- Weight: 3 – 7 pounds (1.36 – 3.18 kg)
- Height: 7-9 inches (17.78-22.86 cm)
The appearance of a Yorkshire terrier
Yorkshire Terriers are small, long-haired dogs with solid, well-proportioned frames. You hold yourself upright, confident, and proud. A typical Yorkie has a flat head (with lots of hair), a medium-sized muzzle, alert and friendly eyes, and a pair of upright, V-shaped ears. Their tails are docked of medium length, while their coats hang long and straight. The coats are usually metallic blue on the body and tail, and brown everywhere else.
- Long, “easy-care” coat
- Small and cute
- Pretty and petite
- Energetic and energetic
Ideal human companion
- Families with older children
- High energy types
How they live
Yorkshire Terriers are often referred to as toys with terrier qualities and are not your typical couch companion. They are clever, courageous, and independent animals with an energetic vivacity that can be felt throughout the house.
Easy-to-train Yorkshire Terriers have a strong ability to remember multiple commands and have many obedience skills. They are top competitors when it comes to sports and agility. This breed is also known for its independence. They need some privacy to be energized, but they also crave activity, participation, and attention.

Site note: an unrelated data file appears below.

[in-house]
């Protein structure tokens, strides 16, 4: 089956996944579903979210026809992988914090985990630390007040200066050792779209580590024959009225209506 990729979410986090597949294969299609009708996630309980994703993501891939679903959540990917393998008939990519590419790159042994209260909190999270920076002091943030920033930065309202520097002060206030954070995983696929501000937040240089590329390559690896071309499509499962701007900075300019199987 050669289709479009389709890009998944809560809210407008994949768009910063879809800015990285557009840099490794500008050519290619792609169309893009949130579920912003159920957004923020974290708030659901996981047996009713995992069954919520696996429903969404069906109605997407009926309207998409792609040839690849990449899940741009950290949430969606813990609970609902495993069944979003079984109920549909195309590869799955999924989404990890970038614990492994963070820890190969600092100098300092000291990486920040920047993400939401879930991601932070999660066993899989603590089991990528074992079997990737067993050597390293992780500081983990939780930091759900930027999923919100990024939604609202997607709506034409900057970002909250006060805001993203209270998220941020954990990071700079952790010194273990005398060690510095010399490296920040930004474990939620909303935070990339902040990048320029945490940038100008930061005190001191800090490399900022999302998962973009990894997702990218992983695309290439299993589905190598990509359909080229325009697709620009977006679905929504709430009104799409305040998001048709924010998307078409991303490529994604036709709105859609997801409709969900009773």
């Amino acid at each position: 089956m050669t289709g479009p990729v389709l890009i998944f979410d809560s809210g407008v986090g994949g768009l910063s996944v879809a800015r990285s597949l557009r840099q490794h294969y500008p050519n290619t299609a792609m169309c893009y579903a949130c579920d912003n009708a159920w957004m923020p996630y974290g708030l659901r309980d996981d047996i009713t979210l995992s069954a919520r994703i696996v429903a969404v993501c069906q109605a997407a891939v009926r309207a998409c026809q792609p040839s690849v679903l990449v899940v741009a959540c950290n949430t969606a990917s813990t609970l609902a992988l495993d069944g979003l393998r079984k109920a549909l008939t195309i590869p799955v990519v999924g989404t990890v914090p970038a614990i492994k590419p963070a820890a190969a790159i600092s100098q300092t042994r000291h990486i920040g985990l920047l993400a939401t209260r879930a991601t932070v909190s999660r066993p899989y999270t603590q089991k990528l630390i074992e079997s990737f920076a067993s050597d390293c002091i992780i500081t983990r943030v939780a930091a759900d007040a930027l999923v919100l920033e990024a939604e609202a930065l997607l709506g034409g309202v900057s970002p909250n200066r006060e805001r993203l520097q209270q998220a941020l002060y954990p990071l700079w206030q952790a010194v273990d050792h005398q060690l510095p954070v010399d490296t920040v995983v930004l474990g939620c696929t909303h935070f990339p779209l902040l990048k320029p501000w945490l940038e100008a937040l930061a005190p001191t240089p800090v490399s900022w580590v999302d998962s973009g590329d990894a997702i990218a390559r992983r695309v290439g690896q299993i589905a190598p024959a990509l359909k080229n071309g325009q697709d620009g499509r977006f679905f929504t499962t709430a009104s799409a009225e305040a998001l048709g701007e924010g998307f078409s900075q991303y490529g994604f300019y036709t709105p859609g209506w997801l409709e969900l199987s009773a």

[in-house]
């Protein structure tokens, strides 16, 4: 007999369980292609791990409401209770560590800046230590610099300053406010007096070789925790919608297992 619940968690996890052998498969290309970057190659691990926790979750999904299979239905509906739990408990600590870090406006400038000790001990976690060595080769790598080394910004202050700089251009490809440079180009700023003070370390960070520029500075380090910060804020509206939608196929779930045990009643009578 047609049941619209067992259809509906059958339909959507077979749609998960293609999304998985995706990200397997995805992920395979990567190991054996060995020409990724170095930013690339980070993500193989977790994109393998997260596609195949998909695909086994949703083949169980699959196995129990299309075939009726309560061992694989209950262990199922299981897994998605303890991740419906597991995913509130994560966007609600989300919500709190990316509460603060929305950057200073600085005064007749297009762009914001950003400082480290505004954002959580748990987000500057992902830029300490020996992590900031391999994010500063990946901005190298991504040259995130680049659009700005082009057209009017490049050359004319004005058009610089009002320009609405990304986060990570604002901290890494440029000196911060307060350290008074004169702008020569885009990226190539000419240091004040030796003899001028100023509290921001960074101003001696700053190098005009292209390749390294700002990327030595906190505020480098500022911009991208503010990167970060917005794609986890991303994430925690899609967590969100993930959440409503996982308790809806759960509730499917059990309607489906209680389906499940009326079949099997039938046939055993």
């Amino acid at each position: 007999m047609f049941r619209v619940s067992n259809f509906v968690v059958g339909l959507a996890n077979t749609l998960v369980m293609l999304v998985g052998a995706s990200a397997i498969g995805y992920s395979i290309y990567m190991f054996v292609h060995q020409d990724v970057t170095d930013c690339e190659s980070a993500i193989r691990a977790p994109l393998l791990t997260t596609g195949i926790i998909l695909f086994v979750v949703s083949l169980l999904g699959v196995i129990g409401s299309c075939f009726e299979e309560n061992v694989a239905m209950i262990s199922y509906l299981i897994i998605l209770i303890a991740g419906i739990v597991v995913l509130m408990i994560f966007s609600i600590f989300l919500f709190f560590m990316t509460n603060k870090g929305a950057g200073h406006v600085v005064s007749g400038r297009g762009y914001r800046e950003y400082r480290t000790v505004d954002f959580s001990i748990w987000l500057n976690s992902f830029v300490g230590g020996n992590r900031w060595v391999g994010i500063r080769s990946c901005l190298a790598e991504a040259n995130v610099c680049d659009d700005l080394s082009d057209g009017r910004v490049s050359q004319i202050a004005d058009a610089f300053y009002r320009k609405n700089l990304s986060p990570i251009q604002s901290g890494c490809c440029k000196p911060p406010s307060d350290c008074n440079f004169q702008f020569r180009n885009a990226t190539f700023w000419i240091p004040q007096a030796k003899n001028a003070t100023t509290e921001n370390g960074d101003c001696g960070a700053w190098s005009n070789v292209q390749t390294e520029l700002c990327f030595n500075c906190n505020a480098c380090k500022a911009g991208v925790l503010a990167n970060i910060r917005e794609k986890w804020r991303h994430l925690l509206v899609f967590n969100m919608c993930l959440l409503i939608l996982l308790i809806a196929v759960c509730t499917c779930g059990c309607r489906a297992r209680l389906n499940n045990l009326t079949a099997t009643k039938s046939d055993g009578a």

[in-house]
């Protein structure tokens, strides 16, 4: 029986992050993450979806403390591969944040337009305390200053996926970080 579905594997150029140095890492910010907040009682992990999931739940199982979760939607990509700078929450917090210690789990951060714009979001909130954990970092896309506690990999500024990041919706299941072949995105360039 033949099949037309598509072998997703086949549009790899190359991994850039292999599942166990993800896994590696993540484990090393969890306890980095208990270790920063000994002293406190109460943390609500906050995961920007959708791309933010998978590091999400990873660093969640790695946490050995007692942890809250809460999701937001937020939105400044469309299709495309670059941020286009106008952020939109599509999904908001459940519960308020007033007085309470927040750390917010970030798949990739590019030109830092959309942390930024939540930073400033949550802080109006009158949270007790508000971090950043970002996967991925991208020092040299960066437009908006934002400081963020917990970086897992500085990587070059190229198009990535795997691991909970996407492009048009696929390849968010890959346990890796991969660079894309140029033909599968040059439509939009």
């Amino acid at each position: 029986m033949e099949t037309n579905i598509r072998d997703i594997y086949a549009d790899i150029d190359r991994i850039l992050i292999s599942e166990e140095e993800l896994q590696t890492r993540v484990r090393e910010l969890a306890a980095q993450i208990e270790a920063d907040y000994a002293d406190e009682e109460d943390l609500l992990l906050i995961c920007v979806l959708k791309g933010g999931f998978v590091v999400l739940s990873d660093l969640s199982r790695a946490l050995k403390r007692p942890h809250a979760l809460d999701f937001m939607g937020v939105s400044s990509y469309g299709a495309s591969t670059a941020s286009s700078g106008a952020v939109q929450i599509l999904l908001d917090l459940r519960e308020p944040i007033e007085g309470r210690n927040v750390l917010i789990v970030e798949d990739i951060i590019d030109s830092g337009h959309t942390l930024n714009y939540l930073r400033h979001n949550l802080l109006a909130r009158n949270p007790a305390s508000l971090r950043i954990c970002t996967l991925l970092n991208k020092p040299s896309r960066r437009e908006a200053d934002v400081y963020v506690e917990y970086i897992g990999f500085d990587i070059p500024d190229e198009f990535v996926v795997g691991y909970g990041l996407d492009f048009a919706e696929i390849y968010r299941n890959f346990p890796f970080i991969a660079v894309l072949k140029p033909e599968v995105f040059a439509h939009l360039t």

No matter how many people or animals there are in the house, Yorkies will hold their own and get caught up in lots of hi-jinks that are mostly amusing and funny. This assertiveness mostly works as self-confidence, not as aggressiveness. They get on very well with other dogs and easily adapt to family life. Yorkshire Terriers are intensely protective, and have a fearlessness and relentless barking that make them great watchdogs.
Things you should know
Yorkshire Terriers can live up to 15 years but must be handled with caution. Be careful when holding or transporting them, and regularly feed them solid foods. Health problems can include portosystemic shunt (liver shunts), tracheal collapse, retinal dysplasia, patellarunation, and hypoglycemia.
Yorkies get along very well with children, but they don’t have the patience for the sudden movements and rough play of the little ones. Plus, they can be demanding and stubborn at times if they don’t prevail.
Like other small breeds, Yorkshire Terriers are over-confident. Keep them on a leash when walking as they tend to fight much larger dogs.
They should be groomed on a regular basis, including daily combing and brushing. The hair on their heads becomes so long that it is often necessary to tie it in a ribbon so that your Yorkshire Terrier can easily see and eat.
History of the Yorkshire Terrier
Yorkshire Terriers were bred in 19th century England from a mix of Scottish Terriers: Clydesdale, Skye, Paisley and Waterside Terriers; and were used by miners near Yorkshire to catch rats that had infested the mines. They were also useful as hunting dogs as they could hunt foxes, badgers, and other small animals into their burrows. As the years passed, they were bred smaller and soon became fashionable pets and standout dog shows.